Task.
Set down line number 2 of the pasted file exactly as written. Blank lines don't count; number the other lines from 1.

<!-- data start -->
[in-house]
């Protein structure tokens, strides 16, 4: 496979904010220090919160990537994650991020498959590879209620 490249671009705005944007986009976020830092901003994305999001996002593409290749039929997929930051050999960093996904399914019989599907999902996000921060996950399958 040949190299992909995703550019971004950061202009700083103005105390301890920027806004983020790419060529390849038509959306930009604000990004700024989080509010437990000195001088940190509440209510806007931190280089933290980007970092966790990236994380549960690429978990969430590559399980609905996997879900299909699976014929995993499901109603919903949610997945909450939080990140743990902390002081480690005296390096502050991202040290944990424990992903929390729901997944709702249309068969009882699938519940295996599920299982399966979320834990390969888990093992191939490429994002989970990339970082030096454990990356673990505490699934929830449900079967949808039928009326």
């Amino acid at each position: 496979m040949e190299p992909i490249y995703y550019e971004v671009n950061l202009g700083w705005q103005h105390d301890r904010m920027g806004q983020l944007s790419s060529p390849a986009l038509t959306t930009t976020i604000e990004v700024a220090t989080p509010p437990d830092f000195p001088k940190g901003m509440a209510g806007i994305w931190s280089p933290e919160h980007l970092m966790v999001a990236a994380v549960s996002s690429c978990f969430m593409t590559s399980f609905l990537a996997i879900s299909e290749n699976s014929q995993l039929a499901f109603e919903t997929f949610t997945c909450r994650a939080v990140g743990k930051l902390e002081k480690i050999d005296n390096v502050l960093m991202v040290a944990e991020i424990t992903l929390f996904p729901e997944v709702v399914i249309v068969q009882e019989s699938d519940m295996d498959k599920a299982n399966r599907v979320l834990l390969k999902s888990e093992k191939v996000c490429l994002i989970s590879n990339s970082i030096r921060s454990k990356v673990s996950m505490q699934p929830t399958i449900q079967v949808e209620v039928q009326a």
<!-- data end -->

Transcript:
């Protein structure tokens, strides 16, 4: 496979904010220090919160990537994650991020498959590879209620 490249671009705005944007986009976020830092901003994305999001996002593409290749039929997929930051050999960093996904399914019989599907999902996000921060996950399958 040949190299992909995703550019971004950061202009700083103005105390301890920027806004983020790419060529390849038509959306930009604000990004700024989080509010437990000195001088940190509440209510806007931190280089933290980007970092966790990236994380549960690429978990969430590559399980609905996997879900299909699976014929995993499901109603919903949610997945909450939080990140743990902390002081480690005296390096502050991202040290944990424990992903929390729901997944709702249309068969009882699938519940295996599920299982399966979320834990390969888990093992191939490429994002989970990339970082030096454990990356673990505490699934929830449900079967949808039928009326």